This is one section of a Phonics Kit that you can create. Many of the resources are provided by the websites below for personal or classroom use. See the full post for more resources!
Syllables are simple, one for every vowel sound, so there are lots of syllables around. You can clap or tap, or feel your mouth drop! Hearing syllables is a part of phonemic awareness that can be practiced with a syllable sort mat and animal flashcards.
Open and Closed Syllables
When a vowel is followed by a consonant, it is closed in. It often makes a short sound, as in pin. (it stops short)
A vowel is open with no consonant behind. Open syllables are often long, you will find. (it can go long)
Examples of words with open and closed syllables at sightwordgames.
After learning about how to divide syllables, notice that two syllable words with one middle consonant can split at the end of the first vowel. This leaves the first syllable open, which often has the long vowel sound. Examples: pa|per, be|gin, ti|ger, ro|bot, mu|sic. Note that there are exceptions: about 40% of the time the word splits after the middle consonant, making the first syllable closed and short. Examples: hab|it, ped|al, vis|it, rob|in.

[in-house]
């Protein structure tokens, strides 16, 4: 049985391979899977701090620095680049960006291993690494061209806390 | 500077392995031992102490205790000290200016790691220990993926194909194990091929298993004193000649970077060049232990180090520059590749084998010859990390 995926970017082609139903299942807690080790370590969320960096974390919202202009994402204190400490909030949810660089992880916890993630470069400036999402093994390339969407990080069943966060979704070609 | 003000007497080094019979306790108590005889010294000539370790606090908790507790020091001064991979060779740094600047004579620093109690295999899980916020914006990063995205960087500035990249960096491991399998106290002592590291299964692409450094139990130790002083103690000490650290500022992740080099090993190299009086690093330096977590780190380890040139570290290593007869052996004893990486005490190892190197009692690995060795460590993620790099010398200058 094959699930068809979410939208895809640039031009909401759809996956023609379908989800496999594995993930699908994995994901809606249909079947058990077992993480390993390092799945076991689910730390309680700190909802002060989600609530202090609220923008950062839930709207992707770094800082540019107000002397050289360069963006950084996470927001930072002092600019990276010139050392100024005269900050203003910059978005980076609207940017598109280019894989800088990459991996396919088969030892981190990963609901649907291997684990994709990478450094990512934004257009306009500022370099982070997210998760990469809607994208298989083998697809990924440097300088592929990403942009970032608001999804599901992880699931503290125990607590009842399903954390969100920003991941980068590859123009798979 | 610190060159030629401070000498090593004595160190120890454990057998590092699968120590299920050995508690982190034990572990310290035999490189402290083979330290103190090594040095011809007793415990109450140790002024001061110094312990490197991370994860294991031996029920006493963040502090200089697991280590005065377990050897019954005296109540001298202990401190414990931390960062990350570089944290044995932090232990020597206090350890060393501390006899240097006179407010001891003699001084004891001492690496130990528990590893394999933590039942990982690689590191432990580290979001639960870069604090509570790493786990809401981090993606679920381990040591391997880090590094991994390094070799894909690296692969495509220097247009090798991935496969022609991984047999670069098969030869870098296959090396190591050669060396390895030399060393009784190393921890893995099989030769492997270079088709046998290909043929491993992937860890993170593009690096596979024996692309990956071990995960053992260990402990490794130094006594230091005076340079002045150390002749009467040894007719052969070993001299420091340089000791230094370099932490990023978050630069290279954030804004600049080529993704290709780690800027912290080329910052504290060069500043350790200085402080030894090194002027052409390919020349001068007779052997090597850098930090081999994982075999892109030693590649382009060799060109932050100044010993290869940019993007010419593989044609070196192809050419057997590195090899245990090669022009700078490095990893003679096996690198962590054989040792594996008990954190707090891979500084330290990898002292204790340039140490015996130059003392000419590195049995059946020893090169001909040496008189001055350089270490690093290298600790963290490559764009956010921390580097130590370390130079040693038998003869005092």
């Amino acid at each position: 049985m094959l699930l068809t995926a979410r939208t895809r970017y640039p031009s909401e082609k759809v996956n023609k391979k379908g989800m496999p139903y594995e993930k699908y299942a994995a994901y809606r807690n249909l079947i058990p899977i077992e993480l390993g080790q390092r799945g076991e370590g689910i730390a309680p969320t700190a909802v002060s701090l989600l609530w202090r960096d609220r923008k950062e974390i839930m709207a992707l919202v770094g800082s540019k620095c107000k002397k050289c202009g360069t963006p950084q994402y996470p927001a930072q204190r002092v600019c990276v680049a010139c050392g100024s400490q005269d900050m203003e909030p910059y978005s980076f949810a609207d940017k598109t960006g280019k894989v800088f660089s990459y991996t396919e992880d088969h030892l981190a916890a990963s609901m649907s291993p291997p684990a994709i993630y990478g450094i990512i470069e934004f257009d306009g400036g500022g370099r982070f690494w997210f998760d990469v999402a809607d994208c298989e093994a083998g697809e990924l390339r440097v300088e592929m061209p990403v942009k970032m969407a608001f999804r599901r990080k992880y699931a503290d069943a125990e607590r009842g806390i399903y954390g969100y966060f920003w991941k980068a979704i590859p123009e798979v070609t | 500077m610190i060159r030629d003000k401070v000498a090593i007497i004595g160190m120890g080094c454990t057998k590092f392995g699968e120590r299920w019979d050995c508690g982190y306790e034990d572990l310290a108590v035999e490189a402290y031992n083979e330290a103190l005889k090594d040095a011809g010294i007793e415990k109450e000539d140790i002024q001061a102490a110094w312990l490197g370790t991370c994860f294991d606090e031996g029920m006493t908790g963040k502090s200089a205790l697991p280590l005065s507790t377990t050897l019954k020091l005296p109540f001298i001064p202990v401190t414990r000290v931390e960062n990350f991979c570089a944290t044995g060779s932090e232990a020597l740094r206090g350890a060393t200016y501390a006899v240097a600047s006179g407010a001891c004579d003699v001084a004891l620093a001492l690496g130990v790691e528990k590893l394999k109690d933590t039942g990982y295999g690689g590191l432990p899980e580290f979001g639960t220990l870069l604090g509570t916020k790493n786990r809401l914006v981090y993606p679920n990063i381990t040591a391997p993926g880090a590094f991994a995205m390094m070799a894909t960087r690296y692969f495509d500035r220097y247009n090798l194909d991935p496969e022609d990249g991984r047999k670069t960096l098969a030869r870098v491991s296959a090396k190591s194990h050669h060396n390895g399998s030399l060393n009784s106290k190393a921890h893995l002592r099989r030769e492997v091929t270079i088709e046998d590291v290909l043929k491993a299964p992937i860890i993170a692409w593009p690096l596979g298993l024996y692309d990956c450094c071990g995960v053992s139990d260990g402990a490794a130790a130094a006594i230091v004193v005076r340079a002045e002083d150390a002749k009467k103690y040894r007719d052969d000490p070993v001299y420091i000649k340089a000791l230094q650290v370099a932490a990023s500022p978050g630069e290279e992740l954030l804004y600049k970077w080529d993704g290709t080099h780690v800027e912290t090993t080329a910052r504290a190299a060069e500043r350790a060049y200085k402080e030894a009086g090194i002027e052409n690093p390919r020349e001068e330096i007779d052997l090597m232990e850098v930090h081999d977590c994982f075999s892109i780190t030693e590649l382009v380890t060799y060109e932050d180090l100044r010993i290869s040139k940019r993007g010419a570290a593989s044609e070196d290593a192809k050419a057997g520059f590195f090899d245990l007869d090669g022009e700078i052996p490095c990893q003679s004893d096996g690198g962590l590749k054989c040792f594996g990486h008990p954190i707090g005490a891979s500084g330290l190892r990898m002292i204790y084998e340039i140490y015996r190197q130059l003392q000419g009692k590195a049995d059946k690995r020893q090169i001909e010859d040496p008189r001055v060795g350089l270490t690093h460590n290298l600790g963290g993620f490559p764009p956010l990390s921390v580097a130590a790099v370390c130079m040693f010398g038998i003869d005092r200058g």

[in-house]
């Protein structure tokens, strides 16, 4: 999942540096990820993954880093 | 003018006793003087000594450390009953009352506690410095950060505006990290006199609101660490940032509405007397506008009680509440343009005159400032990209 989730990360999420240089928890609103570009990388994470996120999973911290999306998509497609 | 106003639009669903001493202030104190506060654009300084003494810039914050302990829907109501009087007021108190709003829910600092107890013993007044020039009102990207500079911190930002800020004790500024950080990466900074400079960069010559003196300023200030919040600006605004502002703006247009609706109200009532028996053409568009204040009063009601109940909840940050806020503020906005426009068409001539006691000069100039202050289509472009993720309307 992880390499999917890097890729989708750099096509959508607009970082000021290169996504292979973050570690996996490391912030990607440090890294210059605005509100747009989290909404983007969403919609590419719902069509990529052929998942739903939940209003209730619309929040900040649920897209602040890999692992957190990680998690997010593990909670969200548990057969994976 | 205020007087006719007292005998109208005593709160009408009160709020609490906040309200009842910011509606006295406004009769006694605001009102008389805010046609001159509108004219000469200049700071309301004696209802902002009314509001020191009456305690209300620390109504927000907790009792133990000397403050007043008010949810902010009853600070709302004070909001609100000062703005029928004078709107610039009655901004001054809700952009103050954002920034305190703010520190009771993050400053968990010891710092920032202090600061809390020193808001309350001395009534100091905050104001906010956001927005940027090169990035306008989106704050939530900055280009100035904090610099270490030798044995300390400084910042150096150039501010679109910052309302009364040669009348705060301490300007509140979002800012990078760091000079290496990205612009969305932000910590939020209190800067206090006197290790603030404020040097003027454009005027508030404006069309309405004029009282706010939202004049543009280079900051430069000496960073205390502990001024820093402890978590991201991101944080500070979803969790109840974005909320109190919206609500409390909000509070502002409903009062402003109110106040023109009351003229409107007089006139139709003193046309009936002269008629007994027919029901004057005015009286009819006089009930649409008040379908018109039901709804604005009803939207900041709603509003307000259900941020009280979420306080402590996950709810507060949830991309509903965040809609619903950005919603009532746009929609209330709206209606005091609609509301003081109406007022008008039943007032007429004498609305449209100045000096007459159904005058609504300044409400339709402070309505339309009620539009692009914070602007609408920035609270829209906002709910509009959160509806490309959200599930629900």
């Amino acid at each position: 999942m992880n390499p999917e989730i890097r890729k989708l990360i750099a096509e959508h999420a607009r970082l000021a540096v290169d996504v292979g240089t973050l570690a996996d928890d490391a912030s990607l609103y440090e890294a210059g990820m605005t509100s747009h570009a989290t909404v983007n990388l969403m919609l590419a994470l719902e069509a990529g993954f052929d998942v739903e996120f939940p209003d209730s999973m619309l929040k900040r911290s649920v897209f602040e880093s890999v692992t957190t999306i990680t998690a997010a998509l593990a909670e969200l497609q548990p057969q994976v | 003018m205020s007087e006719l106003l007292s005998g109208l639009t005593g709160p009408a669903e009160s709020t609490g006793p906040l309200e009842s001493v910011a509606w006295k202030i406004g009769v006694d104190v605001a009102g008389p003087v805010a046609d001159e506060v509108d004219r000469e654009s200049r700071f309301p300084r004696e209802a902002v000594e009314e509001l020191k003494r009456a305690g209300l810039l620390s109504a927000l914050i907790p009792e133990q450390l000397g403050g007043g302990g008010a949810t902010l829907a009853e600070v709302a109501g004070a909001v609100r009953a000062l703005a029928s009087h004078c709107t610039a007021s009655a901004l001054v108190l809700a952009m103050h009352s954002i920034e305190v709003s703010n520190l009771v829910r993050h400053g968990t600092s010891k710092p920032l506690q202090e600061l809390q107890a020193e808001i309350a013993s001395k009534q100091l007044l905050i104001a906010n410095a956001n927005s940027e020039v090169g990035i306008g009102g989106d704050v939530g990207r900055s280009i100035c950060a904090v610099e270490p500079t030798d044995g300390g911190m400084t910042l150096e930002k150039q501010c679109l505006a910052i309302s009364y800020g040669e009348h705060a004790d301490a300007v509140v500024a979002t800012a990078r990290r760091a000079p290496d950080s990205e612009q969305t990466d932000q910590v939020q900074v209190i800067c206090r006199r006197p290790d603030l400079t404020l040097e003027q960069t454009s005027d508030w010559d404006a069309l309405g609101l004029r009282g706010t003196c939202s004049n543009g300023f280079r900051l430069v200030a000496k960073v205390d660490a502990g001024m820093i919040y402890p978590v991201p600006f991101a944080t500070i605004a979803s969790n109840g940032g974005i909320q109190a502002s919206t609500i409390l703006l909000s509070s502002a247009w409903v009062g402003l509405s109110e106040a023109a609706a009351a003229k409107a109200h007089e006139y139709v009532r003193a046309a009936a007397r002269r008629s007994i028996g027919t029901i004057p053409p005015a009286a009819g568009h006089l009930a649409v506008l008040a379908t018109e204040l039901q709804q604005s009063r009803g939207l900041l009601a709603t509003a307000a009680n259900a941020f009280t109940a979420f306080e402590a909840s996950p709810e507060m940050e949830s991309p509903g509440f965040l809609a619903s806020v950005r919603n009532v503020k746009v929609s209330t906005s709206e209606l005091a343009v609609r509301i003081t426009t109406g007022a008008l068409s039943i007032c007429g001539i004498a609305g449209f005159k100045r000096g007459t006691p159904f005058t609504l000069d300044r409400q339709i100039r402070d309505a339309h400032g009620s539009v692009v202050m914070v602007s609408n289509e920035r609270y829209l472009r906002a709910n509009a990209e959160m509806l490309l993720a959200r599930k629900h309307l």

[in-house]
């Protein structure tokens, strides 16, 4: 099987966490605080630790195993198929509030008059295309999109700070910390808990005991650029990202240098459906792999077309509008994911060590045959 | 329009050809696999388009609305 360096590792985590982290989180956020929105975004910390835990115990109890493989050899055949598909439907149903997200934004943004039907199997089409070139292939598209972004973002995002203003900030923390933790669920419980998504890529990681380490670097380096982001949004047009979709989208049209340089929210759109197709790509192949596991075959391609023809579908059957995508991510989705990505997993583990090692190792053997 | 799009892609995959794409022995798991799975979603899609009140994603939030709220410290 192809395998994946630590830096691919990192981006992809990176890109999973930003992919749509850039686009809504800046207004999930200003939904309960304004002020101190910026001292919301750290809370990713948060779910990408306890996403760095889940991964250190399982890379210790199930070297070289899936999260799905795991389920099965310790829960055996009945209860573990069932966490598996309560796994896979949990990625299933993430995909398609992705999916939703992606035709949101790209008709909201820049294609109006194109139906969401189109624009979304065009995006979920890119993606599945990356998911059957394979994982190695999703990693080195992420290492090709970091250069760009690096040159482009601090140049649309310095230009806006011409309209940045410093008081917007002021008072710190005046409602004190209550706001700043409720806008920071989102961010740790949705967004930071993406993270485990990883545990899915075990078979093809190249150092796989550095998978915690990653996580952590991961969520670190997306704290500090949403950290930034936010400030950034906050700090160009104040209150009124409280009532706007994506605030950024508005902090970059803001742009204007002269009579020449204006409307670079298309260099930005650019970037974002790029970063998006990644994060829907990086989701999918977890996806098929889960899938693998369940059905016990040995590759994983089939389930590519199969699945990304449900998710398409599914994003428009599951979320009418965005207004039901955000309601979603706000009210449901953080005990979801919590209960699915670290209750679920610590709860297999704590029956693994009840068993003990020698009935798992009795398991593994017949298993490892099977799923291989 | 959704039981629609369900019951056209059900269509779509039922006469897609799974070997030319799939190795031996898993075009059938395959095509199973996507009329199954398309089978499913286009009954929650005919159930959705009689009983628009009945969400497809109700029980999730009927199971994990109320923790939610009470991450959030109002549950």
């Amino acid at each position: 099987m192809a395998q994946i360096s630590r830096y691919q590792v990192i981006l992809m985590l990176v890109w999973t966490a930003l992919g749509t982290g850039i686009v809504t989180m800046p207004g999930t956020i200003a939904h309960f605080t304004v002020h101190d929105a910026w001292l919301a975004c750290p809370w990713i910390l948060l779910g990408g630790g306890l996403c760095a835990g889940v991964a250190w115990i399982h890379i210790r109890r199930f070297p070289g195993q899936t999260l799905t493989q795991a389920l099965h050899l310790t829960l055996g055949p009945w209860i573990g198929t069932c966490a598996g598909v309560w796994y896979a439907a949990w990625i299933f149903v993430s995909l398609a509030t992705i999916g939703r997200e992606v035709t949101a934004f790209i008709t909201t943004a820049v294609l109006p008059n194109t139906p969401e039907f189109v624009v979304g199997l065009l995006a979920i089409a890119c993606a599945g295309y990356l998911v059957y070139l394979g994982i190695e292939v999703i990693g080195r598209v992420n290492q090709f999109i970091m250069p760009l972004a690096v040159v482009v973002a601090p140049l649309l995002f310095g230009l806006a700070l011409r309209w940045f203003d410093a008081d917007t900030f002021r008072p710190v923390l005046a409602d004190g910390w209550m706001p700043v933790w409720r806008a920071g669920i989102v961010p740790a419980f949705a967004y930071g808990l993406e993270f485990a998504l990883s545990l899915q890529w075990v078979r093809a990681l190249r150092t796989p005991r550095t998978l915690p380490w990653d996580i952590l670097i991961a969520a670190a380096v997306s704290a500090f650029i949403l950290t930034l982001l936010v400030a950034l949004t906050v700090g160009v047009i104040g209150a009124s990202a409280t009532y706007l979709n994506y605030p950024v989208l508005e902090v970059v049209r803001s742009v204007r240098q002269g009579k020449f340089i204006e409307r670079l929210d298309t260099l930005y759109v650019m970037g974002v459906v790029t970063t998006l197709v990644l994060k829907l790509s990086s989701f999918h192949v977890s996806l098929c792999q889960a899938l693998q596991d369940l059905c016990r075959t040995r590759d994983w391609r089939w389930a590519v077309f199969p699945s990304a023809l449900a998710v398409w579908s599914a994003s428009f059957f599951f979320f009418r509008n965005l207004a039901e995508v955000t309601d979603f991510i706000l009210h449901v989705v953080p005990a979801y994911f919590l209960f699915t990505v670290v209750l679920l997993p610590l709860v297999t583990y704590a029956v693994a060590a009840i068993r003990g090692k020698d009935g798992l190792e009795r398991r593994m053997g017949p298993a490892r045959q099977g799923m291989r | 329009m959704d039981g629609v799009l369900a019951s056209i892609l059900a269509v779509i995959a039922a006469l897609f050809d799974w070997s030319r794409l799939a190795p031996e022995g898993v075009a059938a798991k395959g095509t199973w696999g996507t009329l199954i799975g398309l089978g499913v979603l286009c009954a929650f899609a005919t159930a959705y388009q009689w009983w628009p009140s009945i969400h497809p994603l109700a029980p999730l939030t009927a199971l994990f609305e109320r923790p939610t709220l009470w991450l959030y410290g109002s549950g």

Bookmarks and posters from ThisReadingMama
Poster from MakeTakeTeach:
We’ve learned about: Silent e, Bossy R, Vowel Teams, Diphthongs, and Open & Closed Syllables. Learning the different syllable types helps makes sense of the different vowel sounds in the English language. The final syllable type to learn about is Consonant -le.
Consonant -le is an unaccented final syllable that contains a consonant and -le. The e at the end is silent, and creates a new sound: “ul”
A Consonant -le Bookmark to practice writing the pattern is in this Bookmark Set Freebie.
PLAY Printable Consonant -le Go Fish from Hattie Knox
At Teachers Pay Teachers: Turtle Trouble Game & Nice Dice practice for the Consonant -le pattern.
For even more resources, check out my reading Pinterest board.